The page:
H1N1 Flu Impact on Ensenada

We are surprised at the impact of the H1N1 flu. Today is day 5 from when it first hit the news. Yesterday when we were out, we noticed that the streets were desolate. It was almost a ghost town, with very few people or cars about. About 1/3 of those people were wearing surgical masks to cover their noses and mouths. Mind you, there are still no reported or even suspected cases of the flu in Baja California, but the media hysteria has definitely got everyone terrified.

Today things really got more serious. The governor of Baja, in an effort to stem any possibility of a pandemic here in Baja, has ordered all public events to be closed. All sporting events are still to take place and be televised, but no one is allowed to go to the games in person. All restaurant workers are required to wear masks. Everyone else is encouraged to wear masks. There is talk of even cancelling school and church.

But the big shocker was the governor announced he was not allowing cruise ship passengers into the country any more. We couldn’t believe it. The ships still pull into port. Someone gets off and goes to the Port Captain’s office to do the required paperwork. When the paperwork is done, the ship leaves again. At first we couldn’t imagine why the governor would do such a thing. Those ships pay $17,000 to the city of Ensenada to be there. That is a lot of revenue lost considering they get 1 2 ships in a day. Plus all the tourist dollars from the passengers aren’t coming into the economy.

In thinking it over, we realized that as ridiculous as all these measures seem to be, they are probably wise choices. If the flu does spread to Baja and the governor hadn’t cancelled the public events, then the governor would be blamed for the spread of the flu with people saying he didn’t do enough to prevent it. The cruise ship ban was even wiser. The ships come from Los Angeles and San Diego, and both cities have reported cases of the flu. It is very possible someone who is already contaminated could get onboard and infect the whole ship. Then the contaminated passengers would disembark here and spread it to all the locals. Not only would the local population be devastated, you can be certain the people on the cruise ship would all swear they were infected in Ensenada and that would scare off even more tourists than ever. We have to applaud the governor for being willing to sacrifice short term profit for what is best for the state in the long term.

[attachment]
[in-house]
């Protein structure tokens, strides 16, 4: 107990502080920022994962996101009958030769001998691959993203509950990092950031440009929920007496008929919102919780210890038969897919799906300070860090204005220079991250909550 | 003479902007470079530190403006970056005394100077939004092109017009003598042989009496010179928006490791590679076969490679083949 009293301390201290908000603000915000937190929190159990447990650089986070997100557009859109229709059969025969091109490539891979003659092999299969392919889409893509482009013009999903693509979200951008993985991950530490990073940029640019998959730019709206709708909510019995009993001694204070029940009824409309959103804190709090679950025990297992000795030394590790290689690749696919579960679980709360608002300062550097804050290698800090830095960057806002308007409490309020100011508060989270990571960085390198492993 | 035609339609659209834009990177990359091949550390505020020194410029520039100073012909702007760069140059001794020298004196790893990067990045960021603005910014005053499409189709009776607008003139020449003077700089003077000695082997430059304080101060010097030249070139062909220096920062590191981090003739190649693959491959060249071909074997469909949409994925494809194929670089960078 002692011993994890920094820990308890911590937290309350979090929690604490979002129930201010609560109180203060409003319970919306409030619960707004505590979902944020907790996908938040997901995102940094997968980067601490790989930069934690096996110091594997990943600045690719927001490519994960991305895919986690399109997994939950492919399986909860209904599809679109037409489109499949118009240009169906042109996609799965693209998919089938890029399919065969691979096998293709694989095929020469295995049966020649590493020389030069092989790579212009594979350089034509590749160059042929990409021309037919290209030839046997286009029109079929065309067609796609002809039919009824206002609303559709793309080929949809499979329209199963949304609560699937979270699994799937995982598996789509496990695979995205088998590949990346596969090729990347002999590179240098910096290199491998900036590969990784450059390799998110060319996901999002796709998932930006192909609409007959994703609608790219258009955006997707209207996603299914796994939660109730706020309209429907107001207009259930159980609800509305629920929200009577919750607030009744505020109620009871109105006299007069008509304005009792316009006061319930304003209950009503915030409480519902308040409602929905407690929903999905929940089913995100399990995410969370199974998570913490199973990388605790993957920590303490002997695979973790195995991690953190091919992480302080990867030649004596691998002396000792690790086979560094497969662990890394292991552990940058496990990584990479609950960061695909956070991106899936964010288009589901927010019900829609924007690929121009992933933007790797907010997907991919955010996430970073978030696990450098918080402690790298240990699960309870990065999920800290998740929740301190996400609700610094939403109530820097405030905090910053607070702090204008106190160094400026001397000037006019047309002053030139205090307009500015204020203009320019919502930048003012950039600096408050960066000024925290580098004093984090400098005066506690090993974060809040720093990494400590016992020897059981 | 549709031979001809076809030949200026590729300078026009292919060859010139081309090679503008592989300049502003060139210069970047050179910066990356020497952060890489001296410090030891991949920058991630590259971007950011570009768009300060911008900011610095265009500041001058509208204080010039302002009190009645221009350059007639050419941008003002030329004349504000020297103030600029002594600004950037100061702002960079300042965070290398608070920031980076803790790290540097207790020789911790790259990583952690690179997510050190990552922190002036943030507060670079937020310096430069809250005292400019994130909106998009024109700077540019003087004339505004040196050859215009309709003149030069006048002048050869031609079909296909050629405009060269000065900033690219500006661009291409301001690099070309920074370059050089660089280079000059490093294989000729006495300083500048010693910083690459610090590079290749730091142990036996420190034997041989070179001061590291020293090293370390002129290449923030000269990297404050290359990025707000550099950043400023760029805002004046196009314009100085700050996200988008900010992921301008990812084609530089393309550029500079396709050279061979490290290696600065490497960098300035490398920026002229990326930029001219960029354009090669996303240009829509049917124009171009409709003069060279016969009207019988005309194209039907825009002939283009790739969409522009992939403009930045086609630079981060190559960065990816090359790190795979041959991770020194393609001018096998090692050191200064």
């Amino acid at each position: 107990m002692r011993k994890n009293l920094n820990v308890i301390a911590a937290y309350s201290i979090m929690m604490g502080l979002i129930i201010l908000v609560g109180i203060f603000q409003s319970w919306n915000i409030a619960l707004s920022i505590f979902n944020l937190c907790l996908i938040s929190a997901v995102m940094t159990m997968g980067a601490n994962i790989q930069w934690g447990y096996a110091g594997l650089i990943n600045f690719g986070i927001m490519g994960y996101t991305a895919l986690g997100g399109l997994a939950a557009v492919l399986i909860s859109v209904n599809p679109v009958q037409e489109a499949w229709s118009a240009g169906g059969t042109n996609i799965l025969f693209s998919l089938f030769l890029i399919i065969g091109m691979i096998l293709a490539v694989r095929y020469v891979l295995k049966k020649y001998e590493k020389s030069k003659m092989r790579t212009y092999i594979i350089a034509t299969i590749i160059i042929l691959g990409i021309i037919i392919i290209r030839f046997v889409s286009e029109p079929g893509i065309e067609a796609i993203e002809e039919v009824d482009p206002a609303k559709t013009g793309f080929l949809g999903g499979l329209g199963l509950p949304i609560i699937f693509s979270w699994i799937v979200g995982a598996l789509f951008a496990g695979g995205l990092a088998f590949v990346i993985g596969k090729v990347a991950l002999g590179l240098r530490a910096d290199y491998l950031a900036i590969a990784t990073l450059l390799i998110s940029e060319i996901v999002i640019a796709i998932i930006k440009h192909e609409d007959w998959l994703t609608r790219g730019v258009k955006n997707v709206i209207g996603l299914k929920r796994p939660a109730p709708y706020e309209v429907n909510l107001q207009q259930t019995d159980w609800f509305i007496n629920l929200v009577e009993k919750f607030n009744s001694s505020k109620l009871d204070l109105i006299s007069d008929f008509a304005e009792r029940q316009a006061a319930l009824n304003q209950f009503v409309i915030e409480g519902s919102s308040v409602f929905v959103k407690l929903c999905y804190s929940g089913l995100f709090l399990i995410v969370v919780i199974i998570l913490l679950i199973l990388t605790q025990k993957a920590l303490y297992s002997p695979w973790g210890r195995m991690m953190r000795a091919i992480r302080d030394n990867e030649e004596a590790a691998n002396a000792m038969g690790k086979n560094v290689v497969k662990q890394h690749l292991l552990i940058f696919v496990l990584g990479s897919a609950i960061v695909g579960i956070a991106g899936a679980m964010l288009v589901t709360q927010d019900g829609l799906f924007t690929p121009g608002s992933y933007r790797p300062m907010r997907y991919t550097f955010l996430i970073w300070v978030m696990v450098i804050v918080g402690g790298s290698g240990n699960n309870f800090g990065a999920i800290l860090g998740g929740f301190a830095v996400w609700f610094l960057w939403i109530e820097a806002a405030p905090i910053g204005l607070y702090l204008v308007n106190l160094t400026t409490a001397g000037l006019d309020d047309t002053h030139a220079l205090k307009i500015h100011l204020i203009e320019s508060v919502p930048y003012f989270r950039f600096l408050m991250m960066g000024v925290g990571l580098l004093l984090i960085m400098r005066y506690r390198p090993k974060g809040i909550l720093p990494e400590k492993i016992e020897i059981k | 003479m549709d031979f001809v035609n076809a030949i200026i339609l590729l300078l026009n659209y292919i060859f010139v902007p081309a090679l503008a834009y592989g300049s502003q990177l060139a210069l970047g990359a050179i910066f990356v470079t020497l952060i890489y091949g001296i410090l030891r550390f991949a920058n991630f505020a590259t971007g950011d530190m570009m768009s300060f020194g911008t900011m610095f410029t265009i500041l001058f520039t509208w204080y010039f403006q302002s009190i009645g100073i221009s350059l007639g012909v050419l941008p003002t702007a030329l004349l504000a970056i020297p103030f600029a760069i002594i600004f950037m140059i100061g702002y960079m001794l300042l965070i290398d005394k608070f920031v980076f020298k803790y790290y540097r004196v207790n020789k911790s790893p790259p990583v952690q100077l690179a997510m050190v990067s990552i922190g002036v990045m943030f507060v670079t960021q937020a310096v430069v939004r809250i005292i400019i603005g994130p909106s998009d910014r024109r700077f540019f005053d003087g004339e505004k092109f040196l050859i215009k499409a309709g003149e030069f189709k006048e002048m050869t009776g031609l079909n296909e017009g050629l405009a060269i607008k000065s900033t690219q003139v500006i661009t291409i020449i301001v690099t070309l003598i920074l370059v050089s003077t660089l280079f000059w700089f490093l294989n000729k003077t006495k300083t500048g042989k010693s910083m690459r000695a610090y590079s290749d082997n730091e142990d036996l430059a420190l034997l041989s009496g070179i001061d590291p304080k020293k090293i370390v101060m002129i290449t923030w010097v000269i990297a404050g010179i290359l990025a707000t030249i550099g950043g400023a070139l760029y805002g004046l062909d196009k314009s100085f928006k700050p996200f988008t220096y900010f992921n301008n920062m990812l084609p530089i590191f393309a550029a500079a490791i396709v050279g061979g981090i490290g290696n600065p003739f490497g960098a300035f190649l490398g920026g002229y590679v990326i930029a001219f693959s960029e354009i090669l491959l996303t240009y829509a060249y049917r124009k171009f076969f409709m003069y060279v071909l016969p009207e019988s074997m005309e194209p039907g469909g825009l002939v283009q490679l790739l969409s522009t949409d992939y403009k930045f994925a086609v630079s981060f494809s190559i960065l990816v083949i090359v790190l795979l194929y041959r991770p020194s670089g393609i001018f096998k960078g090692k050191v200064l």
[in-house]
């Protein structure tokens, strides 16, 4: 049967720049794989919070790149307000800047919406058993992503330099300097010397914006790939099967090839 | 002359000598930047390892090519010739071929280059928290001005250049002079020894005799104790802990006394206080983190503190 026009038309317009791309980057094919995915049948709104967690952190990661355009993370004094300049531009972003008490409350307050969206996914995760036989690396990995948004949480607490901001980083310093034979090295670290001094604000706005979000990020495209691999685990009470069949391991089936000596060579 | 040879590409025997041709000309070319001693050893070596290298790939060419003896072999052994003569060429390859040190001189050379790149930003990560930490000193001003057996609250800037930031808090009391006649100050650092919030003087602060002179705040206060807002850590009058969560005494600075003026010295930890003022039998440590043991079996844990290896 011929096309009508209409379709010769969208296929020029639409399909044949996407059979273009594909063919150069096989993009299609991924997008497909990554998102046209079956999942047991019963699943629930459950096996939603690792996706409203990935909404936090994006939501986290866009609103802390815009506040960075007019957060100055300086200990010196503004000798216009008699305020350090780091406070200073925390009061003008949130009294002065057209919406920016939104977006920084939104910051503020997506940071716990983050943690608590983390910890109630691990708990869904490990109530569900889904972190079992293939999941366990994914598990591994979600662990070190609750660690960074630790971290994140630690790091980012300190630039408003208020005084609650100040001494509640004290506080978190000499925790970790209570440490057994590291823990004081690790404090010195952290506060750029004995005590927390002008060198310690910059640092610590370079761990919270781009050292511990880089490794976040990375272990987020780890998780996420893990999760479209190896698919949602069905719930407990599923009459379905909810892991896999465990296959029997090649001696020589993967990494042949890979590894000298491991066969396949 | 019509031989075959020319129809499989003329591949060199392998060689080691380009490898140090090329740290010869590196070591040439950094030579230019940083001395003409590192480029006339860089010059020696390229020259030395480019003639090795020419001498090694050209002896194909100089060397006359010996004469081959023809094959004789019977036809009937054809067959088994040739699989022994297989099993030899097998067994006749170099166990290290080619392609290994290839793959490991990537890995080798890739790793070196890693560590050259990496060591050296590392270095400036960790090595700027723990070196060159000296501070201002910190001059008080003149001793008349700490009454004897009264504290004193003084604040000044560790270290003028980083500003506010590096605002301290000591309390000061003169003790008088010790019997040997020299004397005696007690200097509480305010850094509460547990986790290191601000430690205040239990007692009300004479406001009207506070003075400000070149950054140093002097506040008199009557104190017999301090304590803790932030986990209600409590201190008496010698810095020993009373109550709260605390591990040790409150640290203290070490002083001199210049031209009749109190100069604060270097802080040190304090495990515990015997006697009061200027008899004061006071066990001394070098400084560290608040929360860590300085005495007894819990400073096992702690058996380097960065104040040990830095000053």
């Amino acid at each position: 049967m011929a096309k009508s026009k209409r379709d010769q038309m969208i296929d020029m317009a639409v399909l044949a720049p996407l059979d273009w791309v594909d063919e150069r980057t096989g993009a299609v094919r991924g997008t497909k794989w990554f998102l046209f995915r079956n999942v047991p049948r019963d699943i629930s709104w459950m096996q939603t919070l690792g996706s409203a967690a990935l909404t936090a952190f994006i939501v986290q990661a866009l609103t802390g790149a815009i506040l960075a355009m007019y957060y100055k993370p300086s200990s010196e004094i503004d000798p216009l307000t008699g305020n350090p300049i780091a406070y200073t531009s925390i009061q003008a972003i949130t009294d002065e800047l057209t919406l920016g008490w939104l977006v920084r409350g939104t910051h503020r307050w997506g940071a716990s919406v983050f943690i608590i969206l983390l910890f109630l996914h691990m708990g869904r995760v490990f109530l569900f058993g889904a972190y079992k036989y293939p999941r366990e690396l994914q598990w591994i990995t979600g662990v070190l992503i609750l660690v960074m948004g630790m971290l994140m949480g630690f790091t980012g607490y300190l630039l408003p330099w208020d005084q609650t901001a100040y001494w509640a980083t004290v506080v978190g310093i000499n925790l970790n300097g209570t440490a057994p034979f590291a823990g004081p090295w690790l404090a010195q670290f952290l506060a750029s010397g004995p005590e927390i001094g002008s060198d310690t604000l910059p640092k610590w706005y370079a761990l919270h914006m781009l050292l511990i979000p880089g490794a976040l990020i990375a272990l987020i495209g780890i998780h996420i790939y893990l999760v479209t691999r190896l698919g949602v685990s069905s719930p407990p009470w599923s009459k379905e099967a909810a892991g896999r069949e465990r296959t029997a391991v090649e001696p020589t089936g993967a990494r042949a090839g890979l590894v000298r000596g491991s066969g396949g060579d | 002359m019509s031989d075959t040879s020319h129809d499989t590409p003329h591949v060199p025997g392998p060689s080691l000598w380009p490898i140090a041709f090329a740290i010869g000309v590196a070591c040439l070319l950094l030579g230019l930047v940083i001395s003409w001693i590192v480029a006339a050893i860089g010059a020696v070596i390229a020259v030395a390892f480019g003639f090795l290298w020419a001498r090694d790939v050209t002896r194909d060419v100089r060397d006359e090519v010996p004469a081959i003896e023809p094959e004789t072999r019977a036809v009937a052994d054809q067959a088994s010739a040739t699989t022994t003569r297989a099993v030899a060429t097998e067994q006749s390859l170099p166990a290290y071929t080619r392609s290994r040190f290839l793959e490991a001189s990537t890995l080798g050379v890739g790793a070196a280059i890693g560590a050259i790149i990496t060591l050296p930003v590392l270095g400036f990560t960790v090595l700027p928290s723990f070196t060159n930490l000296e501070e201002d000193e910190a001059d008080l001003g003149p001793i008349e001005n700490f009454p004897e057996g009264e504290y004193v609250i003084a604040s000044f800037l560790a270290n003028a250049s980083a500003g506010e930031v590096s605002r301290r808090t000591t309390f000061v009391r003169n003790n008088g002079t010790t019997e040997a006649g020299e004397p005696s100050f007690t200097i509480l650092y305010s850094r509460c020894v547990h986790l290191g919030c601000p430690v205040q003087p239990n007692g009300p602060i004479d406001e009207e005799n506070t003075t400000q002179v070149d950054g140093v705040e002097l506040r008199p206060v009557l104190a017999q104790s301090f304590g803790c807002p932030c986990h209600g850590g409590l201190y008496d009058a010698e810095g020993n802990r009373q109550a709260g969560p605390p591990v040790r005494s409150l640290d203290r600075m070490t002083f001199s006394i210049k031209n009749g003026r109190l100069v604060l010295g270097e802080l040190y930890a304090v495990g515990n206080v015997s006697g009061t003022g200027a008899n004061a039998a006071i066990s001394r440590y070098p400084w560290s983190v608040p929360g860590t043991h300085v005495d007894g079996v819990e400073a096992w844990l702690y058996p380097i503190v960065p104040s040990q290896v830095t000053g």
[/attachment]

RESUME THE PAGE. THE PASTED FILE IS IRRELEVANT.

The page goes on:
The other cruisers think we need to head to San Diego today. They seem to think America is going to close the border completely and that they will not let us back into the USA. Of course, that is ludicrous. Given the location of the infected people, if anyone were to close the border, it would be Baja California refusing to let Americans in.

Anyway”¦ on to us. Last night, our friends on Gone Native arrived into port and we were very happy to see them. We made plans to go wine tasting today (just the adults). Just outside Ensenada is an area with several wineries that that are famous for excellent wines. For some reason, though, the wines are only sold domestically and are not exported. We were really looking forward to it. But, sadly, when the governor made his announcement this morning, our wine tasting tour was cancelled. And it looks like the tours won’t start up again until the hysteria dies down. Sigh.

We went out for a walk after the governor’s announcement. The usual street vendors are almost all gone. Some businesses are closed altogether. The streets are empty. There are virtually no cars on the road. We could even cross the dangerous boulevard with no concern about oncoming traffic, which is unheard of. And we were the only pedestrians out. However, wise we think the governor is, it still breaks our heart to see how badly all the local businesses are hurting, financially speaking — particularly the tourist based businesses.

Ever since we arrived in Ensenada, Christi has been feeling eternally tired and out of it. She blamed the hard and fast run north. She figured her body needed time to recuperate and she would be feeling back to normal. And she was right. Today she woke up feeling like her usual self.

Today is the two year anniversary from when we left home on our journey. We are pretty impressed with ourselves. We said two years from San Diego to San Diego, and when all is said and done it will be two years and three days. Are we obsessive compulsive planners or what?

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